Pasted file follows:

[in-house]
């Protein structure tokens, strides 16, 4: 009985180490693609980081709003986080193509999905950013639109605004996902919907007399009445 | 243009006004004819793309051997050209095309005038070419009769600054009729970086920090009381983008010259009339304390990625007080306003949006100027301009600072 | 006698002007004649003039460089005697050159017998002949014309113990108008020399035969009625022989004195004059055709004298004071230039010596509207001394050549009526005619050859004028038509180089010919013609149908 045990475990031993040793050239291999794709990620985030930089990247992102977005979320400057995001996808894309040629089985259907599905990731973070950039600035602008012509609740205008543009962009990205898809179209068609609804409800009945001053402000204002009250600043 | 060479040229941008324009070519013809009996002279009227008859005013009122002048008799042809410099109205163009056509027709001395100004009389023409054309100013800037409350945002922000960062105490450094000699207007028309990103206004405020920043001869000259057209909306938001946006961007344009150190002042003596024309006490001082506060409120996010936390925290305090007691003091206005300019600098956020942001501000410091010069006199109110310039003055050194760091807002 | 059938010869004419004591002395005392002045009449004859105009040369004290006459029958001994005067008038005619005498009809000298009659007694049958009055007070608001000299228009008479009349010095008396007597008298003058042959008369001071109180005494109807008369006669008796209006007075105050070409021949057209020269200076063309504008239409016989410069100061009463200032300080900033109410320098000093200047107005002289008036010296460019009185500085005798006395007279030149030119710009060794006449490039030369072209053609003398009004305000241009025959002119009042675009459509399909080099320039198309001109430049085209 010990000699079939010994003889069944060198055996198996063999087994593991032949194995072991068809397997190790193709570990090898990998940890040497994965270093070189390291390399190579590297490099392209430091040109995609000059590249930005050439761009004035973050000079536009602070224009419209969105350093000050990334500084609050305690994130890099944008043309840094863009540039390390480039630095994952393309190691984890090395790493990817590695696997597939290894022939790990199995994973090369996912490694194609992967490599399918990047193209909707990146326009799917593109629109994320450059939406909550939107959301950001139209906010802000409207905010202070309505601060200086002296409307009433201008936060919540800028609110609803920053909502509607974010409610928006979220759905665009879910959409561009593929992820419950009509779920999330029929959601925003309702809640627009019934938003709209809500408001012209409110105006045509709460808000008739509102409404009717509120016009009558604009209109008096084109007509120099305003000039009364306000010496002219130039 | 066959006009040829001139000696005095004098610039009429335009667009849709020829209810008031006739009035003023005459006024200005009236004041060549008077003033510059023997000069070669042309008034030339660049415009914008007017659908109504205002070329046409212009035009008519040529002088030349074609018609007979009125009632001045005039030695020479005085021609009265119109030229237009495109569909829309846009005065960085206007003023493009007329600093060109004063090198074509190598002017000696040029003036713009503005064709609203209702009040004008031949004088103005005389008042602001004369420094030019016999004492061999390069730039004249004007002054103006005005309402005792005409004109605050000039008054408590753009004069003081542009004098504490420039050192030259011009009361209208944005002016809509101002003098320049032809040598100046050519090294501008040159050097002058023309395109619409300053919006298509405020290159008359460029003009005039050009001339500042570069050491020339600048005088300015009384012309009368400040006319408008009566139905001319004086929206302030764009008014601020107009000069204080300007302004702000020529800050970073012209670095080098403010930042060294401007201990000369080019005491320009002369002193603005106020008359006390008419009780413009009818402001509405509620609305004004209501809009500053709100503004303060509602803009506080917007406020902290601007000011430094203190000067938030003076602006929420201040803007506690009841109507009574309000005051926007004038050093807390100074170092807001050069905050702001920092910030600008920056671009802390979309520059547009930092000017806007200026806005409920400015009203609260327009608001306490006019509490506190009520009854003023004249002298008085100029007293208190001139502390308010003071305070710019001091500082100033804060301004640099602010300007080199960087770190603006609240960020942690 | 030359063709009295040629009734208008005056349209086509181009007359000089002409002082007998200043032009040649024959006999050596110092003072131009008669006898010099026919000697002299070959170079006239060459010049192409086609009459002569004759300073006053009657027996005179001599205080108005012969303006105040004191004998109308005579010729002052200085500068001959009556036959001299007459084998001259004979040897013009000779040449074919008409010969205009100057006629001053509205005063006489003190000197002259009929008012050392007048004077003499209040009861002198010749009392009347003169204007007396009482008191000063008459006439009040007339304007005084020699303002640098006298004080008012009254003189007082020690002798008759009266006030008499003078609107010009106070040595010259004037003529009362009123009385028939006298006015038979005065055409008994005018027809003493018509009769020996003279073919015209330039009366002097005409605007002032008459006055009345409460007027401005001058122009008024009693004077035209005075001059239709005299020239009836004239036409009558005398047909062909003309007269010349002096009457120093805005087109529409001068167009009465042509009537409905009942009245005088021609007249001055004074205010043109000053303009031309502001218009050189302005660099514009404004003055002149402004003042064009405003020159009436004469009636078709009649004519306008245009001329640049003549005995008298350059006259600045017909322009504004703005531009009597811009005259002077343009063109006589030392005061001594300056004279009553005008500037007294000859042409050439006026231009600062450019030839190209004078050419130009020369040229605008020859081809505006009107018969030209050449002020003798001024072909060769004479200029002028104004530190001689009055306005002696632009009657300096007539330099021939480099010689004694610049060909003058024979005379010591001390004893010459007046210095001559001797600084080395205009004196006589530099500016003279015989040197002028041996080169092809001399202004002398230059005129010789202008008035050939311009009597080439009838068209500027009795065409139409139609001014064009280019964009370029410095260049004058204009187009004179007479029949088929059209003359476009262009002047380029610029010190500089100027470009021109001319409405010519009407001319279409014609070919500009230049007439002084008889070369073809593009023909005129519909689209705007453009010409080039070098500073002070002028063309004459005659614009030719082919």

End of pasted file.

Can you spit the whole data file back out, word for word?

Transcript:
[in-house]
């Protein structure tokens, strides 16, 4: 009985180490693609980081709003986080193509999905950013639109605004996902919907007399009445 | 243009006004004819793309051997050209095309005038070419009769600054009729970086920090009381983008010259009339304390990625007080306003949006100027301009600072 | 006698002007004649003039460089005697050159017998002949014309113990108008020399035969009625022989004195004059055709004298004071230039010596509207001394050549009526005619050859004028038509180089010919013609149908 045990475990031993040793050239291999794709990620985030930089990247992102977005979320400057995001996808894309040629089985259907599905990731973070950039600035602008012509609740205008543009962009990205898809179209068609609804409800009945001053402000204002009250600043 | 060479040229941008324009070519013809009996002279009227008859005013009122002048008799042809410099109205163009056509027709001395100004009389023409054309100013800037409350945002922000960062105490450094000699207007028309990103206004405020920043001869000259057209909306938001946006961007344009150190002042003596024309006490001082506060409120996010936390925290305090007691003091206005300019600098956020942001501000410091010069006199109110310039003055050194760091807002 | 059938010869004419004591002395005392002045009449004859105009040369004290006459029958001994005067008038005619005498009809000298009659007694049958009055007070608001000299228009008479009349010095008396007597008298003058042959008369001071109180005494109807008369006669008796209006007075105050070409021949057209020269200076063309504008239409016989410069100061009463200032300080900033109410320098000093200047107005002289008036010296460019009185500085005798006395007279030149030119710009060794006449490039030369072209053609003398009004305000241009025959002119009042675009459509399909080099320039198309001109430049085209 010990000699079939010994003889069944060198055996198996063999087994593991032949194995072991068809397997190790193709570990090898990998940890040497994965270093070189390291390399190579590297490099392209430091040109995609000059590249930005050439761009004035973050000079536009602070224009419209969105350093000050990334500084609050305690994130890099944008043309840094863009540039390390480039630095994952393309190691984890090395790493990817590695696997597939290894022939790990199995994973090369996912490694194609992967490599399918990047193209909707990146326009799917593109629109994320450059939406909550939107959301950001139209906010802000409207905010202070309505601060200086002296409307009433201008936060919540800028609110609803920053909502509607974010409610928006979220759905665009879910959409561009593929992820419950009509779920999330029929959601925003309702809640627009019934938003709209809500408001012209409110105006045509709460808000008739509102409404009717509120016009009558604009209109008096084109007509120099305003000039009364306000010496002219130039 | 066959006009040829001139000696005095004098610039009429335009667009849709020829209810008031006739009035003023005459006024200005009236004041060549008077003033510059023997000069070669042309008034030339660049415009914008007017659908109504205002070329046409212009035009008519040529002088030349074609018609007979009125009632001045005039030695020479005085021609009265119109030229237009495109569909829309846009005065960085206007003023493009007329600093060109004063090198074509190598002017000696040029003036713009503005064709609203209702009040004008031949004088103005005389008042602001004369420094030019016999004492061999390069730039004249004007002054103006005005309402005792005409004109605050000039008054408590753009004069003081542009004098504490420039050192030259011009009361209208944005002016809509101002003098320049032809040598100046050519090294501008040159050097002058023309395109619409300053919006298509405020290159008359460029003009005039050009001339500042570069050491020339600048005088300015009384012309009368400040006319408008009566139905001319004086929206302030764009008014601020107009000069204080300007302004702000020529800050970073012209670095080098403010930042060294401007201990000369080019005491320009002369002193603005106020008359006390008419009780413009009818402001509405509620609305004004209501809009500053709100503004303060509602803009506080917007406020902290601007000011430094203190000067938030003076602006929420201040803007506690009841109507009574309000005051926007004038050093807390100074170092807001050069905050702001920092910030600008920056671009802390979309520059547009930092000017806007200026806005409920400015009203609260327009608001306490006019509490506190009520009854003023004249002298008085100029007293208190001139502390308010003071305070710019001091500082100033804060301004640099602010300007080199960087770190603006609240960020942690 | 030359063709009295040629009734208008005056349209086509181009007359000089002409002082007998200043032009040649024959006999050596110092003072131009008669006898010099026919000697002299070959170079006239060459010049192409086609009459002569004759300073006053009657027996005179001599205080108005012969303006105040004191004998109308005579010729002052200085500068001959009556036959001299007459084998001259004979040897013009000779040449074919008409010969205009100057006629001053509205005063006489003190000197002259009929008012050392007048004077003499209040009861002198010749009392009347003169204007007396009482008191000063008459006439009040007339304007005084020699303002640098006298004080008012009254003189007082020690002798008759009266006030008499003078609107010009106070040595010259004037003529009362009123009385028939006298006015038979005065055409008994005018027809003493018509009769020996003279073919015209330039009366002097005409605007002032008459006055009345409460007027401005001058122009008024009693004077035209005075001059239709005299020239009836004239036409009558005398047909062909003309007269010349002096009457120093805005087109529409001068167009009465042509009537409905009942009245005088021609007249001055004074205010043109000053303009031309502001218009050189302005660099514009404004003055002149402004003042064009405003020159009436004469009636078709009649004519306008245009001329640049003549005995008298350059006259600045017909322009504004703005531009009597811009005259002077343009063109006589030392005061001594300056004279009553005008500037007294000859042409050439006026231009600062450019030839190209004078050419130009020369040229605008020859081809505006009107018969030209050449002020003798001024072909060769004479200029002028104004530190001689009055306005002696632009009657300096007539330099021939480099010689004694610049060909003058024979005379010591001390004893010459007046210095001559001797600084080395205009004196006589530099500016003279015989040197002028041996080169092809001399202004002398230059005129010789202008008035050939311009009597080439009838068209500027009795065409139409139609001014064009280019964009370029410095260049004058204009187009004179007479029949088929059209003359476009262009002047380029610029010190500089100027470009021109001319409405010519009407001319279409014609070919500009230049007439002084008889070369073809593009023909005129519909689209705007453009010409080039070098500073002070002028063309004459005659614009030719082919």